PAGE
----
Special to Montclair Local

The National Oceanic and Atmospheric Administration recently announced that levels of carbon dioxide in the atmosphere are the highest they have been in 4 million years.

Just to give you some sense of what that means: Back then, the ocean was 50 feet higher than it is today. So we have a pretty good idea where we are heading if we don’t take action to address the climate crisis. 

But, truth be told, the climate crisis is not (just) a problem for our children. It’s here now. The effects of climate change — wildfires, heatwaves and flooding, here in town and around the world — are in the news all the time. It’s our problem, and we need to act. We need to cut our carbon emissions down to zero as fast as possible.

Electricity is a good place to start. For starters, electricity is one of the “big four” sources of emissions from our town (the others are transportation, buildings and consumption/waste). De-carbonizing our electricity would therefore be a big step to helping us meet our goals for climate action. Also, switching to renewable electricity is something we can do now. The technology — renewable electricity — is ready to go.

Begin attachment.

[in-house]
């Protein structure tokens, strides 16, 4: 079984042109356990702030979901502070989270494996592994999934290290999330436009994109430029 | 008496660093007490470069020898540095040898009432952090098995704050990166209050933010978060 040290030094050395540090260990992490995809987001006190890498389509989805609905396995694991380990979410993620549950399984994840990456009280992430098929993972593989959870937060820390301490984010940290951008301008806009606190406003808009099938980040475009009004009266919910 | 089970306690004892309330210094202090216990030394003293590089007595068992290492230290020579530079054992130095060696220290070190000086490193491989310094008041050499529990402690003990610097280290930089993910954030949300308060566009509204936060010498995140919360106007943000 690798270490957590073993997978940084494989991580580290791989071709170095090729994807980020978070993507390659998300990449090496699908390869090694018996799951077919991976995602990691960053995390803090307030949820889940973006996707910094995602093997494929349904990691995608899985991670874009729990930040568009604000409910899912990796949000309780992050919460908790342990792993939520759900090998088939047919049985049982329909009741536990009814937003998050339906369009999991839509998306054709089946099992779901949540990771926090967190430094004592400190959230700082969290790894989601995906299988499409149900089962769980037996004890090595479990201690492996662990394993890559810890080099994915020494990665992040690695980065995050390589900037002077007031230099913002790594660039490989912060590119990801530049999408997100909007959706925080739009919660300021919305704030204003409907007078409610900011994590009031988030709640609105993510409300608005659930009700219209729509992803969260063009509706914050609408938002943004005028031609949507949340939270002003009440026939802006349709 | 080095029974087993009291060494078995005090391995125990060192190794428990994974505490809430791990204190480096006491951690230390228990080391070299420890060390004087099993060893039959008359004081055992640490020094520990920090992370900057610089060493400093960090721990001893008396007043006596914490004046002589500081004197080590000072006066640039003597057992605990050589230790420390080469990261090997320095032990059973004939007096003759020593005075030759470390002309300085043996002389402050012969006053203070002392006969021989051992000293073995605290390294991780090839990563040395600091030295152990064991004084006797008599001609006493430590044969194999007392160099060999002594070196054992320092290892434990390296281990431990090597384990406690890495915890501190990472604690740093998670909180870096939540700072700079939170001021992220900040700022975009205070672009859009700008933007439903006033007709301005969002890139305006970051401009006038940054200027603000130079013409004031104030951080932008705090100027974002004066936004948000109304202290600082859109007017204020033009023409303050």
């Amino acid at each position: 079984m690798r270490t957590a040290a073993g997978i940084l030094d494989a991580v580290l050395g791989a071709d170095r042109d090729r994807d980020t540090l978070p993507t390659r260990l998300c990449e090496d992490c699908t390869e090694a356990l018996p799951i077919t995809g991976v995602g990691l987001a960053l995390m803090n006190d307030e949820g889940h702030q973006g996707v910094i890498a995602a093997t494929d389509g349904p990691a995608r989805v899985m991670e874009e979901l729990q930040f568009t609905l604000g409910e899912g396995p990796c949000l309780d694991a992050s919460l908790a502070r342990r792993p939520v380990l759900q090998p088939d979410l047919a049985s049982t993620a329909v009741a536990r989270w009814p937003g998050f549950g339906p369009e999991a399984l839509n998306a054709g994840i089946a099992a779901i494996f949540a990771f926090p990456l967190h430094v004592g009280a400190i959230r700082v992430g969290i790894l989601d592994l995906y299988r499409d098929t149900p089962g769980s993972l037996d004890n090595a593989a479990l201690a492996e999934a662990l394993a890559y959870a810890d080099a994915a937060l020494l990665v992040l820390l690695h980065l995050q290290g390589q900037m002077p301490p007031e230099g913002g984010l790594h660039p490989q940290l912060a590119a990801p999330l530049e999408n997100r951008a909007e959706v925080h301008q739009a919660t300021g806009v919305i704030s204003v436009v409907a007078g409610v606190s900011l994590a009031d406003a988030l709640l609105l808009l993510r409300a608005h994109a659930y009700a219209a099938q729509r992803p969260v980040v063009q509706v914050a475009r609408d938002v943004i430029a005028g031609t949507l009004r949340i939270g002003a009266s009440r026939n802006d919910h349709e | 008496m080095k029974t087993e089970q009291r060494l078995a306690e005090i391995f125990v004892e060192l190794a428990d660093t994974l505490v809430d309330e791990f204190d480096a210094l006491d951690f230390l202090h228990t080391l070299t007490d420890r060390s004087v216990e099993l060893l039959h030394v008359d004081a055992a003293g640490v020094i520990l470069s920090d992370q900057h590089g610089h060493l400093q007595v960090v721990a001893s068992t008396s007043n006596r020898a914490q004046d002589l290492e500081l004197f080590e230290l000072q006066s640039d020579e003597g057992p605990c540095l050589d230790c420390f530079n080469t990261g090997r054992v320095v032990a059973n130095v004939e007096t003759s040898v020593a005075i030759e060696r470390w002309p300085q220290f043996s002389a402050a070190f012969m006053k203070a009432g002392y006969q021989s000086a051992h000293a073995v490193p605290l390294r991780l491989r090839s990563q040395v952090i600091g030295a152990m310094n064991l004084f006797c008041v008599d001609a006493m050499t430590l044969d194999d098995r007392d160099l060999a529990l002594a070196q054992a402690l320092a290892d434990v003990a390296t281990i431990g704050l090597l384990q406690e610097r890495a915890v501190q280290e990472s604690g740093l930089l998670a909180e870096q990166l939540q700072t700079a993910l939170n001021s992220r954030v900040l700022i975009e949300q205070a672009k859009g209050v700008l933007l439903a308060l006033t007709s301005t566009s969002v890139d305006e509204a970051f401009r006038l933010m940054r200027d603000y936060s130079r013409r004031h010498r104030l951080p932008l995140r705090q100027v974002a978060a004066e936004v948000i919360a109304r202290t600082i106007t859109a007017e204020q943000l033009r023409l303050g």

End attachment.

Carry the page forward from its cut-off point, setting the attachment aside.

Even better, we already have a tool that will allow us to do that effectively: the Sustainable Essex Alliance energy aggregation program. By pooling our purchasing power with six other towns, we can drive a hard bargain and negotiate lower electricity rates, to smooth the transition to green energy. By coming together as a community, we can accomplish more than all of us acting as individuals.

This program has already had some successes. Our most recent SEA contract gave households enrolled in the program 40% renewable electricity, well above the state requirement. It also included an option to choose 100% renewable electricity for a marginally higher price. Over the course of the contract, those who opted up to 100% renewable electricity paid little more than they would have with PSE&G itself — about $5 a month more on average. A cup of coffee per month is a small price to pay for a better world.